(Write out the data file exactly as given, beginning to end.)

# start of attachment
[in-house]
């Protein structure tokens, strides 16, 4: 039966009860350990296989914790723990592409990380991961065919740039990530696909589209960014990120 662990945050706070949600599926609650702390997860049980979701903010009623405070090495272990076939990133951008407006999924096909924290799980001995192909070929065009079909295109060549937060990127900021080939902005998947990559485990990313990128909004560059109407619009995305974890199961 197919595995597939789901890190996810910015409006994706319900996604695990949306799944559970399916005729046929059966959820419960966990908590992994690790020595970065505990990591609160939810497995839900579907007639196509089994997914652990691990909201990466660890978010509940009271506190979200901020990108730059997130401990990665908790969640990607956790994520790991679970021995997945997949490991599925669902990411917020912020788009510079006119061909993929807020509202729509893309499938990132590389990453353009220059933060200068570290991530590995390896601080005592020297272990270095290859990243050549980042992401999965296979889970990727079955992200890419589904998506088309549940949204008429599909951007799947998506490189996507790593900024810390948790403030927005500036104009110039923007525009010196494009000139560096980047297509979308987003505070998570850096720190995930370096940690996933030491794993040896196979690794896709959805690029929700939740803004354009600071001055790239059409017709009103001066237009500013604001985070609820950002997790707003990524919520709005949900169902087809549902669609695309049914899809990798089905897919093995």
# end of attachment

[in-house]
């Protein structure tokens, strides 16, 4: 039966009860350990296989914790723990592409990380991961065919740039990530696909589209960014990120 662990945050706070949600599926609650702390997860049980979701903010009623405070090495272990076939990133951008407006999924096909924290799980001995192909070929065009079909295109060549937060990127900021080939902005998947990559485990990313990128909004560059109407619009995305974890199961 197919595995597939789901890190996810910015409006994706319900996604695990949306799944559970399916005729046929059966959820419960966990908590992994690790020595970065505990990591609160939810497995839900579907007639196509089994997914652990691990909201990466660890978010509940009271506190979200901020990108730059997130401990990665908790969640990607956790994520790991679970021995997945997949490991599925669902990411917020912020788009510079006119061909993929807020509202729509893309499938990132590389990453353009220059933060200068570290991530590995390896601080005592020297272990270095290859990243050549980042992401999965296979889970990727079955992200890419589904998506088309549940949204008429599909951007799947998506490189996507790593900024810390948790403030927005500036104009110039923007525009010196494009000139560096980047297509979308987003505070998570850096720190995930370096940690996933030491794993040896196979690794896709959805690029929700939740803004354009600071001055790239059409017709009103001066237009500013604001985070609820950002997790707003990524919520709005949900169902087809549902669609695309049914899809990798089905897919093995």